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I am approaching 20 accounts on StackExchange sites, and this is becoming a mess. Why not unify all accounts into one? This would increase the number of new users to other communities, as it would reduce the barrier of entry for those with existing accounts.

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    New users in a community isn't necessarily good if they don't visit the site... – Dynamic Apr 29 '14 at 22:51
  • Why not an opt-in option? – Mazura Jul 31 '14 at 2:37
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    I knew from the beginning there is a dupe, took me almost an year to find it. ;) – Shadow The Burning Wizard Feb 2 '15 at 23:26
  • This is marked duplicate but it's NOT the same question. One asks if I can have a common account, this asks if there can be just one signup, ever so the first question would be moot or would change to 'can I have more than one account'. And it looks like a pretty common complaint, so can there be some action on it, please? Saying it's not a lot of work is not a helpful answer. – punstress Jun 7 '15 at 17:38
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The barrier you're describing is: click "sign up", choose an OpenID provider, and grant permission. Once. That's not a lot of work. Automatic sign-up on visit, on the other hand, would produce a couple (related) problems:

  • You would lose the ability to use different OpenID providers for different sites. Maybe you want to separate professional accounts that your coworkers might be looking at from some of the others.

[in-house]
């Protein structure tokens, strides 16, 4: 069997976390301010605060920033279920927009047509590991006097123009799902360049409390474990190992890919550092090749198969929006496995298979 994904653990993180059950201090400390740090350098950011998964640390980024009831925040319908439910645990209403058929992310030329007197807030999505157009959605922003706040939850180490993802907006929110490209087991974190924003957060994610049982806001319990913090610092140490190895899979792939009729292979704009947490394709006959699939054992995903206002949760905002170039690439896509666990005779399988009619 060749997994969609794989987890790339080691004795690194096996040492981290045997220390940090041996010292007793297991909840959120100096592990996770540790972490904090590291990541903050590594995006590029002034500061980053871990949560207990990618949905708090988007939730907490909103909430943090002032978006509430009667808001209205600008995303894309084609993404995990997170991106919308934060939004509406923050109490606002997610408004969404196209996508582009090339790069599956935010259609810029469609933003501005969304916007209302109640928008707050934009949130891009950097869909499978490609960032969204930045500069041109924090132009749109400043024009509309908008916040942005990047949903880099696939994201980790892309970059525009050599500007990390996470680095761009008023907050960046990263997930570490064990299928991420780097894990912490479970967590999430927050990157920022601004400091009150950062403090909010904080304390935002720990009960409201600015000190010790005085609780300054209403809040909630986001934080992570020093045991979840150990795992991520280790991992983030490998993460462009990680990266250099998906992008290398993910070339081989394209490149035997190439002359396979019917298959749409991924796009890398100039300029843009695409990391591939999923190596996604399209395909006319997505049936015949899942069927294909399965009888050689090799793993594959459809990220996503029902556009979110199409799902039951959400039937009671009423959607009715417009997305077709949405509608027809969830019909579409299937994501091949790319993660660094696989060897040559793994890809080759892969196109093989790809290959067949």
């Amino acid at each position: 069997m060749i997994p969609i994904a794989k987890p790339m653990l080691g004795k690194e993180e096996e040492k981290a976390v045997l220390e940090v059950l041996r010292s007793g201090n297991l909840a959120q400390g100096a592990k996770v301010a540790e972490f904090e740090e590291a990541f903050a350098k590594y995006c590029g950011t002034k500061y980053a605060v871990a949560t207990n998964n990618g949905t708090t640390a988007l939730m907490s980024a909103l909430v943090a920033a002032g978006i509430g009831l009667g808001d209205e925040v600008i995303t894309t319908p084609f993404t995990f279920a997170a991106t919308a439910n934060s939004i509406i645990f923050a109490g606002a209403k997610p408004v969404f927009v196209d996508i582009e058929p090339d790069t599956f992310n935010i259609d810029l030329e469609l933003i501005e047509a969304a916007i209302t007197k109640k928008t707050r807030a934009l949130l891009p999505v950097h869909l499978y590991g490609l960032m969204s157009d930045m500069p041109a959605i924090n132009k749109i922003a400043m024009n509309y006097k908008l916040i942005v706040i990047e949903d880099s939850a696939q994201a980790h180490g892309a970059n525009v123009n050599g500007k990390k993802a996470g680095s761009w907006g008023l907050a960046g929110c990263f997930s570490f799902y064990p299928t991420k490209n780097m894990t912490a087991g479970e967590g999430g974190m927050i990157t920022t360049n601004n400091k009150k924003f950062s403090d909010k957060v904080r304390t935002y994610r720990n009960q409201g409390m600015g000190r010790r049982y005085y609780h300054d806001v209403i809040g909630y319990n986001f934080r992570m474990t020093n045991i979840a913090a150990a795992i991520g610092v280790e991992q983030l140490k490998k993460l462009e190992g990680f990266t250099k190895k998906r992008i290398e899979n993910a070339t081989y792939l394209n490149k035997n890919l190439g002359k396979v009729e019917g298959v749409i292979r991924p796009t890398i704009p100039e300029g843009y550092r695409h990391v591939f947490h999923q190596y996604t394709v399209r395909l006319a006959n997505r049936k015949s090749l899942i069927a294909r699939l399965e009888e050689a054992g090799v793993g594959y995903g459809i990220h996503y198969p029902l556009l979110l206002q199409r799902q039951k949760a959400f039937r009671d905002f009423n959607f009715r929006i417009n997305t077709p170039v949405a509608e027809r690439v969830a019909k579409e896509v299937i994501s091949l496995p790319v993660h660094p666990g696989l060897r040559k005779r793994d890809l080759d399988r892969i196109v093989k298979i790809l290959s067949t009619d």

• Maybe you don't want a public presence on some sites. We have sites for religion and politics, and there was a failed site for relationships and dating. Do you automatically want to sign up for everything? Even if you do, do you think it's a good idea to force that on other people?

You could argue, I suppose, that clicking "log in" on a site where you don't have an account should automatically create one for you from whatever OpenID you're currently using. But what if you're logged in to, say, both Google and Facebook in the same browser? Should Stack Exchange guess? Or would there need to be a "choose one of these" UI dialogue? At that point that's pretty close to what you have to do via the sign-up link.

My recommendation would be to write a user script if you really want to do this. Building it into Stack Exchange would cost effort, wouldn't save you that much, and would actively interfere with some valid use cases, so I don't think it's likely that they'll do this.

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    This is a good answer, but I was mainly referring to other new users when I mentioned "barrier of entry". Tiny actions like clicking sign up is a significant issue for user retention on the large scale. Maybe my interests are more broad than others', but it seems more natural to use a single account for anything related to Stack Exchange, Inc.'s products. – Vortico Apr 29 '14 at 22:29
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    Imagine if you were required to register for a new account each time you commented on a post in a new sub-Reddit board. I imagine many potential new members would be driven away by that. The number of Stack Exchange sites I have signed up for is about the same number of subreddits I follow, and I am much more bothered by Stack Exchange organization than Reddit. – Vortico Apr 29 '14 at 22:32
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    I'm not a Reddit regular, but it seems like "Reddit" is more cohesive than "Stack Exchange" in terms of feeling like you're on one site. Every SE site (that's not beta) looks different. As another data point, today I bought theatre tickets from two different venues and made a hotel reservation, each of which required me to do something with their site. That seems pretty normal these days. Being able to just use OpenID and not create a new name/password everywhere saves most of the frustration for me; YMMV. – Monica Cellio Apr 29 '14 at 22:41